On a patch of wasteland at the borders of the contemporary university Gordon stages his last tutorial. His student finds it in the verge; a trail of deception across marginal notes and decaying paper. Gordon gives lessons in sickness and makes sick by teaching. He teaches the end of education and the end of educated culture.
“Ansgar Allen’s The Sick List is must-read academic life meets Thomas Bernhard in a fancy new world of giraffe spittle, stall squatting, dehydration, and catatonia. Discard your life and read this novella.” – Alex Kudera.
“The Sick List might be the ur-Creative Critical text, and if it is, it is the ur-Creative Critical text as sheer negation. It is the absolute zero degree nadir, from which someone, impossibly, might start to make a utopian push upwards.” – Steve Hanson
A brief discussion of how Bernhard influenced my writing, ‘Five books by Thomas Bernhard‘, and ‘Six Questions for Ansgar Allen‘ both up at beyondcriticism.net, February 2021. See also the author page here.
Short film incorporating readings from the book
(also available via Boiler House Press here)
From the blurb
‘The Sick List operates on the far side of literature’ – John Schad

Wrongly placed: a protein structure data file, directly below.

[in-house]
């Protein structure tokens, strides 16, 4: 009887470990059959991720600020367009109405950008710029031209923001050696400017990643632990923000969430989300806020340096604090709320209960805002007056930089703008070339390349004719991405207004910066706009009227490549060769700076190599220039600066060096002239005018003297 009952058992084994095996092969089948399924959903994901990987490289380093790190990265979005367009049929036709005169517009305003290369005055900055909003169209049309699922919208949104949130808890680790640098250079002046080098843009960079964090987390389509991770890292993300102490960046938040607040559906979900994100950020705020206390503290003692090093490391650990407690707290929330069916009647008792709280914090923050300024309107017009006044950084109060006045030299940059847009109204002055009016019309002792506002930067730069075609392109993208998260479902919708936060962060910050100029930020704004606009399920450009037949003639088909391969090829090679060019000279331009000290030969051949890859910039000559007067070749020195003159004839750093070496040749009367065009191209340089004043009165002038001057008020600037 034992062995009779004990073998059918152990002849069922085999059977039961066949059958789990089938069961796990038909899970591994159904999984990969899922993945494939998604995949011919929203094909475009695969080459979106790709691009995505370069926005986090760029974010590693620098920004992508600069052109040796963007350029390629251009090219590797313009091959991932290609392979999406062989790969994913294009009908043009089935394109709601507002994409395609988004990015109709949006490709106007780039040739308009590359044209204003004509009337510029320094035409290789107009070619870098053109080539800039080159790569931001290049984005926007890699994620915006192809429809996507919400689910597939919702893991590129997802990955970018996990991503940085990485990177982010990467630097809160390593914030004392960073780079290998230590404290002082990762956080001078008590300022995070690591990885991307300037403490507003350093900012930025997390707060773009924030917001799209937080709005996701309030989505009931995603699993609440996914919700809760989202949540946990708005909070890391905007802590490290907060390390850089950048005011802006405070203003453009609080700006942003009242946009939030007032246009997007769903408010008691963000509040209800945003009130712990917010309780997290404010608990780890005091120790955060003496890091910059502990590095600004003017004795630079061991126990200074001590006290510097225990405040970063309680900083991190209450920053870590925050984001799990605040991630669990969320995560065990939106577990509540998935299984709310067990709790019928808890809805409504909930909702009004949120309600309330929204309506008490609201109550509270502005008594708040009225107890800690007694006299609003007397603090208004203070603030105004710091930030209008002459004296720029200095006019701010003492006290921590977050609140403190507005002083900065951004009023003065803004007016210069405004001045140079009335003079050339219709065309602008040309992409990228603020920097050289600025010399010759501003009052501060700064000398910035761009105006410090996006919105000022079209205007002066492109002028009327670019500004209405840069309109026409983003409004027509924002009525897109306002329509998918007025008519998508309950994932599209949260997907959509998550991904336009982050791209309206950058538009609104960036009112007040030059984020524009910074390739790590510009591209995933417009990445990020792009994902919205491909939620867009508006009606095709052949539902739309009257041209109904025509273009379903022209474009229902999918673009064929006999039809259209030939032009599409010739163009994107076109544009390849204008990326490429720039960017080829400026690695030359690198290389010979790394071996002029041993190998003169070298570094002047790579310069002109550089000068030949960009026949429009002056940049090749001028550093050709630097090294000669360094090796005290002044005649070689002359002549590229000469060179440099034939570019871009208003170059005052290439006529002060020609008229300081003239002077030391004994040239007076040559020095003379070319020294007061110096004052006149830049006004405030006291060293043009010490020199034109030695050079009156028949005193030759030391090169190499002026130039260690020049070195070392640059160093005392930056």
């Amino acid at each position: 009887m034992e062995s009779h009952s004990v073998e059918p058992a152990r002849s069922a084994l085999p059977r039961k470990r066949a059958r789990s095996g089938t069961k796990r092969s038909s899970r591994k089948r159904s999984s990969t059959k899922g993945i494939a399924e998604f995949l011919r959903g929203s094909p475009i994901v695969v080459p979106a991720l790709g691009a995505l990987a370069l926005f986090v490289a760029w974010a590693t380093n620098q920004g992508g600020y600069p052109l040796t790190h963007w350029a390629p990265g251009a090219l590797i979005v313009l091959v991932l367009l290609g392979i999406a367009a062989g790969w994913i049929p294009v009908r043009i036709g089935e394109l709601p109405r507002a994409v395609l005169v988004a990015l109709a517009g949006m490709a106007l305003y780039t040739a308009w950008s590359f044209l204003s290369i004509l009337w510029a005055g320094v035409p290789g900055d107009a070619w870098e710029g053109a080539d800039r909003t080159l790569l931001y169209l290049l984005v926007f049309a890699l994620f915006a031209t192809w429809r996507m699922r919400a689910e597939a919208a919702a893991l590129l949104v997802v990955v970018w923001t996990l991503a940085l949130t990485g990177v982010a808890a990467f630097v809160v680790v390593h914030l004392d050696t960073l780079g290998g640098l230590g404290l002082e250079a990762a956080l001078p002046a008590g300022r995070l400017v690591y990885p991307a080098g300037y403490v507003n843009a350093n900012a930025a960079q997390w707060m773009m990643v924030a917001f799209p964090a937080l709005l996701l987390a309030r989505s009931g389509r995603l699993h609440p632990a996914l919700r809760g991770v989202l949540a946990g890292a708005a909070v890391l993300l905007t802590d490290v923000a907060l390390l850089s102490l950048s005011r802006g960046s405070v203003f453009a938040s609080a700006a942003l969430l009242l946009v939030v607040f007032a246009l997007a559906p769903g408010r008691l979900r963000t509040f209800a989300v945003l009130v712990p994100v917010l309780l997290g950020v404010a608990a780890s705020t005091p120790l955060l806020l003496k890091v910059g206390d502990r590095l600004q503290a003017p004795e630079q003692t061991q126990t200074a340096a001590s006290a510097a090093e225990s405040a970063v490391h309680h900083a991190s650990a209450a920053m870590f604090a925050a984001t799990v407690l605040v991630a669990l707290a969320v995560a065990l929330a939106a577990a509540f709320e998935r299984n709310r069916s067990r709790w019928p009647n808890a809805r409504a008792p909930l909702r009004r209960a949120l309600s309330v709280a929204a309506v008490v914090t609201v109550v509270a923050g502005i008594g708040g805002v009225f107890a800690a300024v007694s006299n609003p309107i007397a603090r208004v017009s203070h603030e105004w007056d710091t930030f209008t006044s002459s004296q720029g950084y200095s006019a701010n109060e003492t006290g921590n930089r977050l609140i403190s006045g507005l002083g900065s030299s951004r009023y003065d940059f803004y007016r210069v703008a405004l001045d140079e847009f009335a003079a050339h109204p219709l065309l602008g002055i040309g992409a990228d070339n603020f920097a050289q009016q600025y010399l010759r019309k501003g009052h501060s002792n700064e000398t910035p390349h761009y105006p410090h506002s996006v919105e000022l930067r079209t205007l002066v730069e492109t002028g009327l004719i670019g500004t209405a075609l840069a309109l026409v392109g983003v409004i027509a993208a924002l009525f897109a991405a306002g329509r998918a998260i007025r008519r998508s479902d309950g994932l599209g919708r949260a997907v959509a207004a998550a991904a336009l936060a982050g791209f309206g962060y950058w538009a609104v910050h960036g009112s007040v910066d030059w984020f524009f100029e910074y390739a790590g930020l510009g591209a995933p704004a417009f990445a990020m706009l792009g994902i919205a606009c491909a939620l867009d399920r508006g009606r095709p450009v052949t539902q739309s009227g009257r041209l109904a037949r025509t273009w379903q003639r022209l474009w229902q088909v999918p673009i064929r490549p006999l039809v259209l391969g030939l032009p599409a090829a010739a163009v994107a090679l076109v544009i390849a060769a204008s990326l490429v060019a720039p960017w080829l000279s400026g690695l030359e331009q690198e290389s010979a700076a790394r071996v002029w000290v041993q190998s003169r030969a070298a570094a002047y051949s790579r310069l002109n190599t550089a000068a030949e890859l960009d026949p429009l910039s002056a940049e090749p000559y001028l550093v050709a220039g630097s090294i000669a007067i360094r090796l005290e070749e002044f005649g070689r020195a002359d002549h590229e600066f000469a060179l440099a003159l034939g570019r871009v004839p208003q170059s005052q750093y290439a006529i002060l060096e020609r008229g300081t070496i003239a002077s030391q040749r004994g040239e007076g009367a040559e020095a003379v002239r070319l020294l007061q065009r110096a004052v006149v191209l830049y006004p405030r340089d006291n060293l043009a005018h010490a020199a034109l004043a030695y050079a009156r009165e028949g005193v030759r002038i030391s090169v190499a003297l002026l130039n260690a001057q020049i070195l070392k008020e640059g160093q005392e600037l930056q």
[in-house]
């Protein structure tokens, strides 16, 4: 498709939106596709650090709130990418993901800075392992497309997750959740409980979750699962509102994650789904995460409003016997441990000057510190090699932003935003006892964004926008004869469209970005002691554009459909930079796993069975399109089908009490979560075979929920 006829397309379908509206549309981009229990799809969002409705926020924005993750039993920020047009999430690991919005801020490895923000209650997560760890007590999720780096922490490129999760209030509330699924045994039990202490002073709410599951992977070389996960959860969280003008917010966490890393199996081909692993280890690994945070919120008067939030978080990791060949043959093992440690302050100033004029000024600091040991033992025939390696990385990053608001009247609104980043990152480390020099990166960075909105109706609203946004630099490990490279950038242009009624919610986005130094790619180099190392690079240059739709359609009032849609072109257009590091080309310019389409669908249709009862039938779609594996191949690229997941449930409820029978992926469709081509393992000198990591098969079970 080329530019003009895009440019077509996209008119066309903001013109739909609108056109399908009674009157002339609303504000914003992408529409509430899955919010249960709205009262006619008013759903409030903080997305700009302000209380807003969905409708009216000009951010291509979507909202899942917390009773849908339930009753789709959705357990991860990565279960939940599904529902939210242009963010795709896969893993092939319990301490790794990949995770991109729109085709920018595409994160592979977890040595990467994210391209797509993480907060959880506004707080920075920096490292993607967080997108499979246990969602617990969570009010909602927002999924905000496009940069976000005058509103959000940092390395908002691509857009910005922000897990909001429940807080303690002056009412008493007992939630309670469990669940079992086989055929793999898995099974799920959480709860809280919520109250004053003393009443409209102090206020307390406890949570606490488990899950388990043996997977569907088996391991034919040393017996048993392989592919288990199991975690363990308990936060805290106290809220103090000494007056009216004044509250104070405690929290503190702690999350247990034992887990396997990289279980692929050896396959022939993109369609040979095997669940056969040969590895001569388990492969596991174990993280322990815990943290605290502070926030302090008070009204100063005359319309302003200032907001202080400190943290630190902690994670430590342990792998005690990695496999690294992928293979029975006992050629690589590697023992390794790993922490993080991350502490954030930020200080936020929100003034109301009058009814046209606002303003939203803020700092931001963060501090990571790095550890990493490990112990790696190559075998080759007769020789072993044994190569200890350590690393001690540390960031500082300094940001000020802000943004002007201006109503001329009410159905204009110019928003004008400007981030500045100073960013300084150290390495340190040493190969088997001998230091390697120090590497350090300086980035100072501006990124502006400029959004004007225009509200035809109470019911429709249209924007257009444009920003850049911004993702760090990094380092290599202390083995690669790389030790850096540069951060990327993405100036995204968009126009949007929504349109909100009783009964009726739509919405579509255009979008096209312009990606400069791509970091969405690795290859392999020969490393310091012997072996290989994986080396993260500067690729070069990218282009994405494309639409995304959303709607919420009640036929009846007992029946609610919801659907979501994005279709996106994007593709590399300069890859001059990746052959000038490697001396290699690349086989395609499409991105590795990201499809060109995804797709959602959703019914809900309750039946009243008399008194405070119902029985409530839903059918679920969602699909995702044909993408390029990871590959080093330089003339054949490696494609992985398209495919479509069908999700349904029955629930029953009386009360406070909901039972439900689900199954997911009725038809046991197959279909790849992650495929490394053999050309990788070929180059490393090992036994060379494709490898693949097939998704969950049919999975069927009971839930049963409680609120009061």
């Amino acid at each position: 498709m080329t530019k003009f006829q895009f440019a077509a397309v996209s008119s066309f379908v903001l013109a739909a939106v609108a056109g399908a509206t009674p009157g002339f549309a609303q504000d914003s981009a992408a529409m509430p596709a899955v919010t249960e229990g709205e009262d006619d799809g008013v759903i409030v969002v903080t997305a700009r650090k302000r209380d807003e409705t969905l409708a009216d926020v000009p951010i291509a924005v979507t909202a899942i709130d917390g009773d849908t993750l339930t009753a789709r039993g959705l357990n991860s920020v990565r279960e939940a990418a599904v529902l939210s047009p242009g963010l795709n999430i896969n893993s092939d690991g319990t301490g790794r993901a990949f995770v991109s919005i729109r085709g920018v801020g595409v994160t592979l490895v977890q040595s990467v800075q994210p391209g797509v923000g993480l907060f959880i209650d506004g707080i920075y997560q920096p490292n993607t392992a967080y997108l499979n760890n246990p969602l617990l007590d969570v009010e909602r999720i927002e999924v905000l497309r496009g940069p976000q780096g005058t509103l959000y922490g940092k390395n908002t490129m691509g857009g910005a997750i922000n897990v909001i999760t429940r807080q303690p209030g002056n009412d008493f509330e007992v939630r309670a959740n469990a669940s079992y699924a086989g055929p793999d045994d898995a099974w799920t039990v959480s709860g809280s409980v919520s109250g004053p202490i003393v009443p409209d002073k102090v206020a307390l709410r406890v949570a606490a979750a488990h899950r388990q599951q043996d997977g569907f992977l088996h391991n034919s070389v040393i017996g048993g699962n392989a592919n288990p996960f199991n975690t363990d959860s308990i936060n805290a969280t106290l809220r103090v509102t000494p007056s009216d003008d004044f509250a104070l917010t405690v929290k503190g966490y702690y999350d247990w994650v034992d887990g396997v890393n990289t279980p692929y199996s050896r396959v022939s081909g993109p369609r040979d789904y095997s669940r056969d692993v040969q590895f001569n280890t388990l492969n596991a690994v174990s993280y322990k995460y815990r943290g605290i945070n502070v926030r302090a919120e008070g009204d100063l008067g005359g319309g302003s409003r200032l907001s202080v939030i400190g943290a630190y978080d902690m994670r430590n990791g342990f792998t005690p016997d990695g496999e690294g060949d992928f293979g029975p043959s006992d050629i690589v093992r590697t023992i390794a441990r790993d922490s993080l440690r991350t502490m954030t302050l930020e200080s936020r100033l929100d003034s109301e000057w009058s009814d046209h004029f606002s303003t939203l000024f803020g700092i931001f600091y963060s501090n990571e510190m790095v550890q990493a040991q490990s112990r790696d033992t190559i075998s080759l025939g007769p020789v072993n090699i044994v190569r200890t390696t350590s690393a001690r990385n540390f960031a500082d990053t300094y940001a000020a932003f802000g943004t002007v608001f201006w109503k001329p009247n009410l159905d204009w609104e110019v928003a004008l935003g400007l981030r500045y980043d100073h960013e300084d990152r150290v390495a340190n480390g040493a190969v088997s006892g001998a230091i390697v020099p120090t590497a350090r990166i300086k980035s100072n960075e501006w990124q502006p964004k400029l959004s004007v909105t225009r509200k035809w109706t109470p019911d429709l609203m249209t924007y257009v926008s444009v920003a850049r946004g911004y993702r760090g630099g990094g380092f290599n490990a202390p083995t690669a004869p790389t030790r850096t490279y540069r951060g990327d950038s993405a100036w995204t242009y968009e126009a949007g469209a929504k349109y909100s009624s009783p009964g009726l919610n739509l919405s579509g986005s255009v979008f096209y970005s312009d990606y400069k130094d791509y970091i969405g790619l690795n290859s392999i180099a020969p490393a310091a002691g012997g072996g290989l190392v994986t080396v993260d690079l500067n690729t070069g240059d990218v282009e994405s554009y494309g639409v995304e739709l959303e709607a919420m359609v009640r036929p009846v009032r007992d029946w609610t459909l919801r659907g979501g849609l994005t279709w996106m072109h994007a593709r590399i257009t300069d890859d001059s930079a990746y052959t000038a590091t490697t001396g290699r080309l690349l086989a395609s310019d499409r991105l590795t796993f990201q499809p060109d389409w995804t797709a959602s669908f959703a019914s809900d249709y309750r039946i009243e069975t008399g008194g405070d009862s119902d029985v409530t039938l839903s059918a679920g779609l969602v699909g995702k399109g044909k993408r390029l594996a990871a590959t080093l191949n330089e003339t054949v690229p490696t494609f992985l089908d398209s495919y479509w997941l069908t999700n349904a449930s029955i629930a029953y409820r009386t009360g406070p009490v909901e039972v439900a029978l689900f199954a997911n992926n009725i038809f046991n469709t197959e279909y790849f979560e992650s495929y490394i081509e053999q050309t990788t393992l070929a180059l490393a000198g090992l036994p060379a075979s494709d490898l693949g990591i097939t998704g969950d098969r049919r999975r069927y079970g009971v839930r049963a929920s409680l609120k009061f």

This novel takes the form of a single paragraph in which the narrator, an unnamed academic in an unnamed contemporary university, relates his obsession with his tutor, Gordon. He pores over Gordon’s increasingly bizarre mis-readings in annotations to a strange selection of stolen library books. Meanwhile, an epidemic of catatonia breaks out; academics are found slumped and unconscious at their desks. Is the only escape to become sick of reading itself?
Witty, moving, and beautifully written, The Sick List treads a fine line between deploring and exemplifying what it most despises. Inspired by the work of the Austrian novelist Thomas Bernhard, it considers how the minds of educated people are moulded by both the deceits of bookish culture and the narrowness of academic institutions.
‘The Sick List is about menace, about a menace (Gordon), and is written in the voice of a menace. It reads like one of the pen-portraits of surreal ultra-violence in Bernhard’s Gargoyles, where education turns out to be the most deceitful panacea of all.’ – Katharine Craik